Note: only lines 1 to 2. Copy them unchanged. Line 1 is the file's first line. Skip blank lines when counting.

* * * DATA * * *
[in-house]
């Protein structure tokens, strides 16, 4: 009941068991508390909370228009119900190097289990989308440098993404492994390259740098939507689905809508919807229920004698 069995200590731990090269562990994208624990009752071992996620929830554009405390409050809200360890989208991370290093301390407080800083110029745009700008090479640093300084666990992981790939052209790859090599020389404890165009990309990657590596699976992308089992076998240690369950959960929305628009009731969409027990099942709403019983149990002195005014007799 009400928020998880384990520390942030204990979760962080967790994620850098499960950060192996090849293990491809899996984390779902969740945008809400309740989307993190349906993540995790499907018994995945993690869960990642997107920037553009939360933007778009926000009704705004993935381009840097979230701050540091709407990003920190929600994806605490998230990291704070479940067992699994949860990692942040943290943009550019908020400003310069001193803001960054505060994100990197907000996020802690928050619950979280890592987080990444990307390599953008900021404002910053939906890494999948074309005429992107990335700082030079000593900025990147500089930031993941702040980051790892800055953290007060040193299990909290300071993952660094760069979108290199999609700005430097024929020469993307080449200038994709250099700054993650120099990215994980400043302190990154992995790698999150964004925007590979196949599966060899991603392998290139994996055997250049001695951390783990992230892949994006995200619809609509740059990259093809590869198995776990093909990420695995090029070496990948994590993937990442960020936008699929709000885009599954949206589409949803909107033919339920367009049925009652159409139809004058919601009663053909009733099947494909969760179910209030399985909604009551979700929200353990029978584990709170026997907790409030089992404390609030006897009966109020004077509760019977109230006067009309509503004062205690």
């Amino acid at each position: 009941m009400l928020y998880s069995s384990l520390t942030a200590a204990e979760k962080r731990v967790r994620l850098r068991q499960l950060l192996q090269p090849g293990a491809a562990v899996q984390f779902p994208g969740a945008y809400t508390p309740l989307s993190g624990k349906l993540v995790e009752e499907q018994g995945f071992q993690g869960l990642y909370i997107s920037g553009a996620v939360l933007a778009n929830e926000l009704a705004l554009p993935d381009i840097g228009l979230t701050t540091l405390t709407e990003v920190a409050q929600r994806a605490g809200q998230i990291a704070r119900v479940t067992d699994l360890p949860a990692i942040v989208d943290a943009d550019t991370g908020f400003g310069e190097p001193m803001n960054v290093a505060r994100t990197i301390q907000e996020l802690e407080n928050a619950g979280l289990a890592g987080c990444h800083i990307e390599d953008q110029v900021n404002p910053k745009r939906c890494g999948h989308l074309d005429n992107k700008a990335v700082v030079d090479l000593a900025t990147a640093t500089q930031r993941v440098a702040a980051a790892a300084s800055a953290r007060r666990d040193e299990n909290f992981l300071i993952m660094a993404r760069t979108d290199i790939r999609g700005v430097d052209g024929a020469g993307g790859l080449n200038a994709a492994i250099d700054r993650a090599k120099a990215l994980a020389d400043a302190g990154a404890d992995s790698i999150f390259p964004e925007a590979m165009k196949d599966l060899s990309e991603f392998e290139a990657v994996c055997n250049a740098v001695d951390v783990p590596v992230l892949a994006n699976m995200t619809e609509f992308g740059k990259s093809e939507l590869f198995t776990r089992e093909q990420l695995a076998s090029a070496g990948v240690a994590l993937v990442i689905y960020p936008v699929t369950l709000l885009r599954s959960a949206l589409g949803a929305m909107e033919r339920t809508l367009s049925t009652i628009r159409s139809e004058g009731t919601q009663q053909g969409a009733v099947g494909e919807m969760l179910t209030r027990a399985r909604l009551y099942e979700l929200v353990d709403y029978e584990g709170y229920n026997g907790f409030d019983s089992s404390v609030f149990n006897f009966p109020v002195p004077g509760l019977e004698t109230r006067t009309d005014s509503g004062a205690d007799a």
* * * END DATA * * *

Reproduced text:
[in-house]
């Protein structure tokens, strides 16, 4: 009941068991508390909370228009119900190097289990989308440098993404492994390259740098939507689905809508919807229920004698 069995200590731990090269562990994208624990009752071992996620929830554009405390409050809200360890989208991370290093301390407080800083110029745009700008090479640093300084666990992981790939052209790859090599020389404890165009990309990657590596699976992308089992076998240690369950959960929305628009009731969409027990099942709403019983149990002195005014007799 009400928020998880384990520390942030204990979760962080967790994620850098499960950060192996090849293990491809899996984390779902969740945008809400309740989307993190349906993540995790499907018994995945993690869960990642997107920037553009939360933007778009926000009704705004993935381009840097979230701050540091709407990003920190929600994806605490998230990291704070479940067992699994949860990692942040943290943009550019908020400003310069001193803001960054505060994100990197907000996020802690928050619950979280890592987080990444990307390599953008900021404002910053939906890494999948074309005429992107990335700082030079000593900025990147500089930031993941702040980051790892800055953290007060040193299990909290300071993952660094760069979108290199999609700005430097024929020469993307080449200038994709250099700054993650120099990215994980400043302190990154992995790698999150964004925007590979196949599966060899991603392998290139994996055997250049001695951390783990992230892949994006995200619809609509740059990259093809590869198995776990093909990420695995090029070496990948994590993937990442960020936008699929709000885009599954949206589409949803909107033919339920367009049925009652159409139809004058919601009663053909009733099947494909969760179910209030399985909604009551979700929200353990029978584990709170026997907790409030089992404390609030006897009966109020004077509760019977109230006067009309509503004062205690």